Subscribe To Our Newsletter

Get tips and tools to tell your data story better.

No, thanks

 In Data Analysis Concepts Simplified, Data Journalism, How To, Video

Relationships are complicated. Scratch that; relationships are very complicated. The number of relationship options I have to choose from on everything from my tax return to my social media status sometimes makes me feel like things are getting a little out of control. Facebook has simplified the choice by giving us all the obvious answer: it’s complicated. What relationship isn’t? So isn’t it nice to escape on occasion to the world of numbers, where data relationships are straightforward and nuance is left at the door?

I have bad news. (I’m sorry.)

When dealing with statistics and data, relationships between your variables can be surprisingly complex. As with your Facebook relationship status, it’s complicated. Rarely is the relationship between the numbers on your charts as simple as drawing a straight line from A to B. Are your variables moderating, mediating, or confounding?

As part of the follow-up to our recently-concluded online Data Journalism and Storytelling course, I’d like to help you examine a few of the complicated data relationships you may encounter. Like last week’s post about the ecological fallacy, understanding these data relationships is crucial to data journalism and something I hope all our students will take away from the course.

As a quick refresh for those who participated in our course, or some insight for those who didn’t, here is the video from Week 5 where I discussed data relationships:

 

 

Data Relationship Type 1: Moderators

A moderator is a variable that can affect the strength of the relationship between two data sets you’re examining — it can moderate the relationship. Using our video’s sunscreen-cancer example, skin pigment or skin type can be a moderating variable in the relationship between sunscreen and cancer. While people with one skin type might have an increased risk of cancer when using sunscreen, people with another skin type might not see their risk increase it all.

Remember, moderators never explain a relationship — but they can change it. Boris Blumberg illustrates it well using a different analogy:

Consider the relationship between the sight of a well-grilled juicy steak and feelings of joy. For many, there appears to be an obviously positive relationship. But what about for vegans? Or Hindus? The relationship between the steak and joy will appear negative for those groups. Belonging to a group that doesn’t eat red meat is a variable that moderates the relationship between the sight of steak and the feeling of joy.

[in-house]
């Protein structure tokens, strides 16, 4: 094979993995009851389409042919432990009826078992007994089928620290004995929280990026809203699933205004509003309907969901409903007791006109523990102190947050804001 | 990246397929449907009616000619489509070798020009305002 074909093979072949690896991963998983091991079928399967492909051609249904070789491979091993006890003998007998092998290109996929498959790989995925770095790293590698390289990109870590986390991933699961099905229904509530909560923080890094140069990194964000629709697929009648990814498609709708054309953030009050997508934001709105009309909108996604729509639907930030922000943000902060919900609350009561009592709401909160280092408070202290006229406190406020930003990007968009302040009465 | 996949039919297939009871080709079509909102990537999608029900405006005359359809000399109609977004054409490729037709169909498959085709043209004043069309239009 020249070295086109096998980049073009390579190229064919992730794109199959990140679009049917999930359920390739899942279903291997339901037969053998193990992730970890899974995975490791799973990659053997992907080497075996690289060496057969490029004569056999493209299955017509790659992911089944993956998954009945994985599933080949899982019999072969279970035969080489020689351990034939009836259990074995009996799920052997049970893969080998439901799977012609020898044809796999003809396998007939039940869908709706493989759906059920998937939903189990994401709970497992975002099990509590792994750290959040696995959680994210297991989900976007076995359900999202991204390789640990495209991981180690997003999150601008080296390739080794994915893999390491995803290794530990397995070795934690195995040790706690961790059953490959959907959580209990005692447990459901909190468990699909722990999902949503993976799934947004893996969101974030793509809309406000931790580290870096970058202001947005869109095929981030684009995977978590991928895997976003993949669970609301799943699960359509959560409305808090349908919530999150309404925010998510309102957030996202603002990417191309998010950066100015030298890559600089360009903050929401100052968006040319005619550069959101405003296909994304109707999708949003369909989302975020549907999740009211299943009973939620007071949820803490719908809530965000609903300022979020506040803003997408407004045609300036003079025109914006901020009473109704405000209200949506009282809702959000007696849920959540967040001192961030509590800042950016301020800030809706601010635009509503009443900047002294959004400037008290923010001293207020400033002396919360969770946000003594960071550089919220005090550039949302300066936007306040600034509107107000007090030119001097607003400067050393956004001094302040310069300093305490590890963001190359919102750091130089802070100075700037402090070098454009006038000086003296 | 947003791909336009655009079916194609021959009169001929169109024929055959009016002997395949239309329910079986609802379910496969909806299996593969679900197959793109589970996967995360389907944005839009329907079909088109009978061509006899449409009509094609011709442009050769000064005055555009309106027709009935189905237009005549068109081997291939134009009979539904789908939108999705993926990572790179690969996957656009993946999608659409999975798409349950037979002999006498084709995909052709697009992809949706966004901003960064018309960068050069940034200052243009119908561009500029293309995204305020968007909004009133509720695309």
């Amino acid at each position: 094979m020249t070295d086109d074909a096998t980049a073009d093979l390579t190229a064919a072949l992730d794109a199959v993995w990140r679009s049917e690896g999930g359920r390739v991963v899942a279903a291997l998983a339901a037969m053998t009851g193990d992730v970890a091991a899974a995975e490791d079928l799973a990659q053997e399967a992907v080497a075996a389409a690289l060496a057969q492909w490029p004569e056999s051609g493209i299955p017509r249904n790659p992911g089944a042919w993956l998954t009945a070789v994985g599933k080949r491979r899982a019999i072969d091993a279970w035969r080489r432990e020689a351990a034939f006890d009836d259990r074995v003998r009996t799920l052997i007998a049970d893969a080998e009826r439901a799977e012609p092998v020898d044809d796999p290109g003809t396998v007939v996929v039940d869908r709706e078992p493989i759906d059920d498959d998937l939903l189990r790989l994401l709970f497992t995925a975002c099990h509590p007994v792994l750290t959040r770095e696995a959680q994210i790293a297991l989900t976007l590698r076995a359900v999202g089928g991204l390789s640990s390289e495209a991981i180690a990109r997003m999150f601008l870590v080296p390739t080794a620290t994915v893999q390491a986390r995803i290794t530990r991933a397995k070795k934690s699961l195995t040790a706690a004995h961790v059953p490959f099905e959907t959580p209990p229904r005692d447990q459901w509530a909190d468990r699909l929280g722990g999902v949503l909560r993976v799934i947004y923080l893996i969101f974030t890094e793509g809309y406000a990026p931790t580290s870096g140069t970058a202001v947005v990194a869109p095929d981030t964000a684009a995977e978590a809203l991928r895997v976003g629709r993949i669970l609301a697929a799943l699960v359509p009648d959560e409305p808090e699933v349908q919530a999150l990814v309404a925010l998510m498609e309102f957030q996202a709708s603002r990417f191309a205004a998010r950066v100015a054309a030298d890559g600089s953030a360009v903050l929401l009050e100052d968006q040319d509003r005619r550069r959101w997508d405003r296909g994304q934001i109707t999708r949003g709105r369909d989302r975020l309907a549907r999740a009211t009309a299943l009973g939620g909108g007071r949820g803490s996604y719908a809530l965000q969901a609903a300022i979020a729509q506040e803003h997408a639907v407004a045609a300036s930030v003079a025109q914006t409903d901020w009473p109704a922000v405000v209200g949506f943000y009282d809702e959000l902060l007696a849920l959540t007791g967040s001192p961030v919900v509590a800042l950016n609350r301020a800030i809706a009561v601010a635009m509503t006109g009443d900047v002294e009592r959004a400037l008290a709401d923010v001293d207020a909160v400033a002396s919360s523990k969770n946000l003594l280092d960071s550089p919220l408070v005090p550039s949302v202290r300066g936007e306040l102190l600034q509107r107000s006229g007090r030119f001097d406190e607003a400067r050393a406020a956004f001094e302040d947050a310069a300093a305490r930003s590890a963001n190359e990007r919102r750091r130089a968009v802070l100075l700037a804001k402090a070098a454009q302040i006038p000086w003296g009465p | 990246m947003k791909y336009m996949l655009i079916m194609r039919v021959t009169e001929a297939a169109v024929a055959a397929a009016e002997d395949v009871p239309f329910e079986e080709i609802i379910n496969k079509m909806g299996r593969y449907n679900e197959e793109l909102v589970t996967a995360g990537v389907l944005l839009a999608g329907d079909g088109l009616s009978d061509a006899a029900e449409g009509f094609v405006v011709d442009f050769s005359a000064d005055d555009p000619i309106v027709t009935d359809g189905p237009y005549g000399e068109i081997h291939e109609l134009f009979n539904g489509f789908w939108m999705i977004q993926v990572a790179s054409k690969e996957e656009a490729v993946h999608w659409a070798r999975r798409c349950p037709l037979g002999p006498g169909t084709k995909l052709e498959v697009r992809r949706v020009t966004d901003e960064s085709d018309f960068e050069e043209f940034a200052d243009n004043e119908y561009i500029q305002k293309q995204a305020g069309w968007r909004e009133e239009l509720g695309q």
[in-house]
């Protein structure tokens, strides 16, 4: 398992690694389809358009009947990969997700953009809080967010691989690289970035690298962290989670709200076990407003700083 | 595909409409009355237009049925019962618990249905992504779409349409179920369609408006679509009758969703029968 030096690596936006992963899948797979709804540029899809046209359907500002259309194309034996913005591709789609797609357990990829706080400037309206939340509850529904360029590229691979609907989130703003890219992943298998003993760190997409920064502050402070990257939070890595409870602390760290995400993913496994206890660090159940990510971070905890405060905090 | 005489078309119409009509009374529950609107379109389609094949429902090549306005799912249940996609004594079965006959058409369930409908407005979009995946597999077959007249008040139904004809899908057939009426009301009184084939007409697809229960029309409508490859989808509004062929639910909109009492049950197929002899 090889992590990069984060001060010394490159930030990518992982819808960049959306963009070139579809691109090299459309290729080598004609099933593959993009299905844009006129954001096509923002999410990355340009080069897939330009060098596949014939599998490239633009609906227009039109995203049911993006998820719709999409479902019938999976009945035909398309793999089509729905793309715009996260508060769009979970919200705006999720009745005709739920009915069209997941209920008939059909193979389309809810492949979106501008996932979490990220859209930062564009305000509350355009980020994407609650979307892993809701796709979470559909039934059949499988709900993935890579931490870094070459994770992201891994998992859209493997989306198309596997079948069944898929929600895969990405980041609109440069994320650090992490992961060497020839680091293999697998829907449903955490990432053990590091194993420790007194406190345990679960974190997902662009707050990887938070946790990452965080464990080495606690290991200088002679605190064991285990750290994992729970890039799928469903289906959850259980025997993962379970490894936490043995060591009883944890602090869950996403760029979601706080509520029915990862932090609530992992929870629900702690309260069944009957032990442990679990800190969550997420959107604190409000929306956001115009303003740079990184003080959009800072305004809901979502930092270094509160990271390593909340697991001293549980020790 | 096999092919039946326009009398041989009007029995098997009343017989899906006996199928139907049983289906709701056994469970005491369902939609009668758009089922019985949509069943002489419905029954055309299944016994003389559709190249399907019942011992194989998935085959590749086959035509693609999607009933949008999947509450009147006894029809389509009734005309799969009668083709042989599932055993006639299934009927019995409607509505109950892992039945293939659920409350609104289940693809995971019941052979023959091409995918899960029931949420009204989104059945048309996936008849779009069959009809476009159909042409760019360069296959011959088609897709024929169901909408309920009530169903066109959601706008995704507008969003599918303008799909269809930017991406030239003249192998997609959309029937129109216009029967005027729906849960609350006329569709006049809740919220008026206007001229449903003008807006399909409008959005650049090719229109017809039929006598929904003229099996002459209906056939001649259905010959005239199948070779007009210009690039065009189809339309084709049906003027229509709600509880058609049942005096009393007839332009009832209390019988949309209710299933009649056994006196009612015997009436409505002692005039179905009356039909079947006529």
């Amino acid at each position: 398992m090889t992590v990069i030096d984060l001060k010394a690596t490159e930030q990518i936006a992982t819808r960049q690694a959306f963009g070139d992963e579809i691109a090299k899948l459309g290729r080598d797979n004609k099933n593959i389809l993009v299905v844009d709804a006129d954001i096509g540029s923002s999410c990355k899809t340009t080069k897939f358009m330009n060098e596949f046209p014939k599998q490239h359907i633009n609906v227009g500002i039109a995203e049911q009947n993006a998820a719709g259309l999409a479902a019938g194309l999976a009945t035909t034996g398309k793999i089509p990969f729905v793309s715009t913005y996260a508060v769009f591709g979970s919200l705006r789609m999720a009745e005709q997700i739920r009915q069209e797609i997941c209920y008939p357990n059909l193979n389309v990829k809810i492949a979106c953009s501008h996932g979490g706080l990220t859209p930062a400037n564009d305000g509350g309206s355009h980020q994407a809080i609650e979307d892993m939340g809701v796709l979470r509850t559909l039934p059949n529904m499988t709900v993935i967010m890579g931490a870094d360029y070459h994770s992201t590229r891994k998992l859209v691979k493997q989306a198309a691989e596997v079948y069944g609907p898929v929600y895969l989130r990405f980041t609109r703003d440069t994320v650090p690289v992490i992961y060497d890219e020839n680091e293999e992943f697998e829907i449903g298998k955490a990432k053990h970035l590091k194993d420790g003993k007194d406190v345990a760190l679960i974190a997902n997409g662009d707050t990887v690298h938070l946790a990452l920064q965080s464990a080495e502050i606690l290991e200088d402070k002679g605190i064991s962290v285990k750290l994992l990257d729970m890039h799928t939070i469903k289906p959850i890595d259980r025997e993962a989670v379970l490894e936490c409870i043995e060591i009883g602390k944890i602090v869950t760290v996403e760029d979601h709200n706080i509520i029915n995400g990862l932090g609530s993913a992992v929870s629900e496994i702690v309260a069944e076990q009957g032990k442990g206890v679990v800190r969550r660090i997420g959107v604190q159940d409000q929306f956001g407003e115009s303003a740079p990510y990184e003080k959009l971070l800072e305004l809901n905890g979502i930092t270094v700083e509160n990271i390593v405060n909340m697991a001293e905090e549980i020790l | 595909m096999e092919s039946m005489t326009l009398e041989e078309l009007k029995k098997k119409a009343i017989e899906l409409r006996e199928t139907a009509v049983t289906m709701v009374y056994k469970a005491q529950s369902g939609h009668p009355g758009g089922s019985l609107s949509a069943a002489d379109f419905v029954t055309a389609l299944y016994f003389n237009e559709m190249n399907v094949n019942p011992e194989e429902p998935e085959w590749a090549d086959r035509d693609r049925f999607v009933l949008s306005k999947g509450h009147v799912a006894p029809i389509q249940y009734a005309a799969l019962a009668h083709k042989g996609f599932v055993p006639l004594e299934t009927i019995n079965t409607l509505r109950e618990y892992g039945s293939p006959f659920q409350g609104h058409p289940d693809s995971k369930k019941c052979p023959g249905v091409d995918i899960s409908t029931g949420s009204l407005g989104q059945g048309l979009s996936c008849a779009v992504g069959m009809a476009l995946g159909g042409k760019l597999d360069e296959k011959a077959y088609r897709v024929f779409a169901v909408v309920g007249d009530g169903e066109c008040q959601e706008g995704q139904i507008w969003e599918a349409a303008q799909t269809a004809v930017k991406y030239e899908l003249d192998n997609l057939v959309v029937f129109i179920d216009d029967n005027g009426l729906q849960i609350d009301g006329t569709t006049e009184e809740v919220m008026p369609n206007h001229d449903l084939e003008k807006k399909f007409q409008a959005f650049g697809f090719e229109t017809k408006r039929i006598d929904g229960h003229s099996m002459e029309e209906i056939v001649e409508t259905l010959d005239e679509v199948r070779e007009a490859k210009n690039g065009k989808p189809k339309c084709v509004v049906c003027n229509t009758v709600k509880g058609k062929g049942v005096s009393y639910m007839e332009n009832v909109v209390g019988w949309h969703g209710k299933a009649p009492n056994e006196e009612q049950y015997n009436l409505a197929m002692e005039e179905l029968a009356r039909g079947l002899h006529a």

Data Relationship Type 2: Mediators

Unlike moderators, mediating variables do not change data relationships, but can instead shed some light on the details of the connection between data sets. In the video, we considered that perhaps harmful chemicals in certain brands of sunscreen were carcinogenic — a fact that would give us more insight into the relationship between sunscreen and cancer. Mediators help explain why the relationship we have observed is occurring.

Let’s look at another example:

Mark James Kelson cites an example where a relationship is identified between women living in poverty and children with low birth weights. A positive relationship seems apparent — poorer women have smaller babies — but how does that happen? The connection between biology and finances doesn’t seem clear. The mediating variable here is that women living in poverty are less likely to be well-nourished or have access to the healthcare and vitamins than their wealthier sisters. The mediator doesn’t change the relationship but gives us more insight into it.

Data Relationship Type 3: Confounders

A confounding variable is one that, well, confounds the your data relationship. It mixes it up, so it’s difficult to distinguish how your datasets are actually related. In the video example, we considered that people with a higher propensity to have cancer might also be more likely to wear sunscreen. In this case, there is no direct relationship between the sunscreen and cancer at all; but since we can’t see from our data who already has an increased cancer risk, it’s difficult to tell what the real relationship is. People with a higher risk of cancer are a confounding variable in this case.

There is a classic example of confounding variables which connects murder and ice cream:

Statistics show us that, throughout the year, murder rates and ice cream sales appear to have a positive correlation. So does eating ice cream make you a murderer? Does the news of nearby murders send us in a frenzy to Ben and Jerry’s? In fact, deeper investigation has shown us that when temperatures rise, so do both homicides and ice cream sales. Temperature here is the confounder that leads us to suspect a direct data relationship where none exists.

Let Datassist help make sense of your data relationships.

Show Your Data Some Love With Datassist

Not sure if your datasets are married, divorced, FWB or BFFs? Hopefully, this post has given you a little more insight into data relationships and how to determine what’s really happening with your numbers — but if you’re still stumped, the team at Datassist is always here to help. Data analysis and visualization is what we do best, so check out some of our work or get in touch today.

 

Recommended Posts

Start typing and press Enter to search

The ecological fallacy occurs when you try to tell data stories in the wrong direction.Learn how you can use PSM as an alternative to randomized controlled testing.